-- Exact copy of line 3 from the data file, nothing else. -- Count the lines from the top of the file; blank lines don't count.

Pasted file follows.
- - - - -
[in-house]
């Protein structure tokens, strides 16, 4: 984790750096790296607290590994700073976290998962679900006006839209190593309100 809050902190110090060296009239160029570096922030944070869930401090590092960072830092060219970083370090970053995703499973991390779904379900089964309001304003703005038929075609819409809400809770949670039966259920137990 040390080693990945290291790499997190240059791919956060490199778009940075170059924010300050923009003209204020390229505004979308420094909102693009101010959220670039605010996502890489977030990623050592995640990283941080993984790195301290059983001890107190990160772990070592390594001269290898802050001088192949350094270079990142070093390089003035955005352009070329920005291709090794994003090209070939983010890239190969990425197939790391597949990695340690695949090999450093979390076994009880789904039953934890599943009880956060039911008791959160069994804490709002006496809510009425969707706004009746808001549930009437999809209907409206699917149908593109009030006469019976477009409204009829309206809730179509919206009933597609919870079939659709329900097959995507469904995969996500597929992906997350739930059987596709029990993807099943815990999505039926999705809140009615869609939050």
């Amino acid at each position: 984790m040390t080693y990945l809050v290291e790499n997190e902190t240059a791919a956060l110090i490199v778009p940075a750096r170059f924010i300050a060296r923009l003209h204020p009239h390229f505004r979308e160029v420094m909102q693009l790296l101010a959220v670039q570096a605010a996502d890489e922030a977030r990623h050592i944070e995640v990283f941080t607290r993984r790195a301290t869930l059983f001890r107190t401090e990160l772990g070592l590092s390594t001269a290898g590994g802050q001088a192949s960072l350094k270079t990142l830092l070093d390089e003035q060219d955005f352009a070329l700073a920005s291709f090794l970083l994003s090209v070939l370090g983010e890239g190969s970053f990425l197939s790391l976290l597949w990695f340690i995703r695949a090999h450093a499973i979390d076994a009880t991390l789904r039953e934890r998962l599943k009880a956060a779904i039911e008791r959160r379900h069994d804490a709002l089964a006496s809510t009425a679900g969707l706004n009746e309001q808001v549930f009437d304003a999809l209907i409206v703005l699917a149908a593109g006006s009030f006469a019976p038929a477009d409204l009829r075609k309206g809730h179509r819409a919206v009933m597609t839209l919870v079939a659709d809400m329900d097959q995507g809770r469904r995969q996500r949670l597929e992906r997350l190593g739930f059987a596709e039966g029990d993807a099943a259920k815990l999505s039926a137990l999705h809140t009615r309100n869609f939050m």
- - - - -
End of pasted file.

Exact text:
């Amino acid at each position: 984790m040390t080693y990945l809050v290291e790499n997190e902190t240059a791919a956060l110090i490199v778009p940075a750096r170059f924010i300050a060296r923009l003209h204020p009239h390229f505004r979308e160029v420094m909102q693009l790296l101010a959220v670039q570096a605010a996502d890489e922030a977030r990623h050592i944070e995640v990283f941080t607290r993984r790195a301290t869930l059983f001890r107190t401090e990160l772990g070592l590092s390594t001269a290898g590994g802050q001088a192949s960072l350094k270079t990142l830092l070093d390089e003035q060219d955005f352009a070329l700073a920005s291709f090794l970083l994003s090209v070939l370090g983010e890239g190969s970053f990425l197939s790391l976290l597949w990695f340690i995703r695949a090999h450093a499973i979390d076994a009880t991390l789904r039953e934890r998962l599943k009880a956060a779904i039911e008791r959160r379900h069994d804490a709002l089964a006496s809510t009425a679900g969707l706004n009746e309001q808001v549930f009437d304003a999809l209907i409206v703005l699917a149908a593109g006006s009030f006469a019976p038929a477009d409204l009829r075609k309206g809730h179509r819409a919206v009933m597609t839209l919870v079939a659709d809400m329900d097959q995507g809770r469904r995969q996500r949670l597929e992906r997350l190593g739930f059987a596709e039966g029990d993807a099943a259920k815990l999505s039926a137990l999705h809140t009615r309100n869609f939050m």